What you will see when you look at the prototypes side by side in small sizes can help you identify and shape your vision. But it’s not only about selecting the prototype you like the most. Very often different prototypes have individual and specific characteristics that I like. In that case you take a characteristic from prototype 1 and another characteristic from image 3 for example and integrate them into your final prototype that you put together in a very quick and rough way. It’s the impression you have of the image when looking at it in a thumbnail size or with your eyes squinted that matters in this phase. The final prototype then serves as the image you compare your final working image with the final result also in a small size viewer version! Only that way you’ll ensure that the first impression of your final image, that very important moment when a viewer first sees the image, matches the vision that you initially had in mind (or that has been created with prototyping).

EXAMPLES

Below are 4 prototypes I created while working on my new series of images of a specific building. I wasn’t sure how I could integrate my generic vision on architecture in this specific shot so I created 4 quick prototypes to see how the main elements would interact with each other and what effect could represent the mood I wanted to recreate while still maintaining my specific style.

Prototype 1: Version with dark sky/mid gray water. This is a version that isn’t attractive at all.

Prototype 2: Version with light gray sky/dark water/mid-gray building. I like the sky here.

Prototype 3: Version with dark water/very light building/mid gray sky. Part of the building that I like.

Prototype 4 is a combo of Prototype 2 and 3 which needs a few more changes for the final prototype.

SUMMARY

  • Quick and dirty

    Create quick, rough and inaccurate selections with a max of two isolating the main subjects in your image

  • 3 or more prototypes

    Create the prototypes, 3 or more, with various effects on specific areas in your image. Focus on light/shadow and tonal distribution and selective contrasts and exaggerate the effects by using the curves tool or by dodging/burning with the exposure slider set to 10% or more for quick results. Don’t worry about losing details.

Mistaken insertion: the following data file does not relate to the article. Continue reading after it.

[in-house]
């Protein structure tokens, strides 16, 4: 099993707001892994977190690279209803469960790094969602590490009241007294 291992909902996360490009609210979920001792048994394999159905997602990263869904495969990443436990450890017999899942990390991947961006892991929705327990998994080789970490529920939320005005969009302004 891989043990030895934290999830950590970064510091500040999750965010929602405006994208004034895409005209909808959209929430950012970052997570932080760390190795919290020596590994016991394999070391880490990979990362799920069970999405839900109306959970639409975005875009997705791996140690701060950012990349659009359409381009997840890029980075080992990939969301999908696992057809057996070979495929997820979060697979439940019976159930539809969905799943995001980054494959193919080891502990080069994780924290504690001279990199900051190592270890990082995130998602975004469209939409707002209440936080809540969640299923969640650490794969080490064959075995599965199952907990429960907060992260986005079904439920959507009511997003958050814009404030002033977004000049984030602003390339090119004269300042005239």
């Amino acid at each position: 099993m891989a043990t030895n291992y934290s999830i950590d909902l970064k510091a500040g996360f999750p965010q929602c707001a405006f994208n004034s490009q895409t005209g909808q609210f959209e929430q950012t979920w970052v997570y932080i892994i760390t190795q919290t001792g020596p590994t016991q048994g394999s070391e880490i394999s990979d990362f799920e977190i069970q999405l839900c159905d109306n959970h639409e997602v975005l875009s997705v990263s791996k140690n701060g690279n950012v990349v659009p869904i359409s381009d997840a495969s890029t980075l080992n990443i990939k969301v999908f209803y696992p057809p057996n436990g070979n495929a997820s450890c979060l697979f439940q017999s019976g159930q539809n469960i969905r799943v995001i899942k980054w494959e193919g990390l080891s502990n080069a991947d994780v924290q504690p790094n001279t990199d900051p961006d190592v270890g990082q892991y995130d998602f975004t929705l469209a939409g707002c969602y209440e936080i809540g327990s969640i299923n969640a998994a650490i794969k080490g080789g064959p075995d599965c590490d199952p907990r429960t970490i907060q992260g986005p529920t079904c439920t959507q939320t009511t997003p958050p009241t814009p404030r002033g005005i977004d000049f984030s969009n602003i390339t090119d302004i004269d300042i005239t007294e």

• Compare side-by-side as small thumbnails

    Put the prototypes together side-by-side and look at it together in a small thumbnail size or squint your eyes.

  • Assess and identify

    Assess what prototype works for you and identify what draws the eye initially and identify what distracts the eye from your main subject matter

  • Combine prototypes

    Combine several prototypes together if specific characteristics from specific prototypes appeal to you

  • Final prototype to guide you through your workflow

    The prototype that works for you, or the combined prototypes together, will serve as your final prototype and is the image you keep as your leading image when working on your final image

  • Compare and evaluate up to the very end!

    While working on the details in your final image, continuously evaluate the final image and compare it with the leading final prototype by comparing both of the images in thumbnail size up to the very end. If your final image has great details but doesn’t look in any way like the final prototype in thumbnail size, then this means that the distribution of light/shadows/contrasts and tonality are not similar and the final image is lacking in that very essential department

CONCLUSION

Prototyping will help you concretize your mental image or even help you shaping a vision that you haven’t thought of, simply by combining several prototypes to one final prototype without spending too much time. All in all prototyping should never take more than an hour to create the prototypes, putting them together side by side, evaluate them and then combine them to your preferred final prototype. The final prototype is the one you keep on your screen when working on the actual working image and recreating the light/shadow distribution, tonal distribution and contrasts that you’ve created in the final prototype to match the overall mood and first impression of that final prototype.

Good luck proto-editing or prototyping in black and white post processing or colour post-processing for which it obviously can be used as well!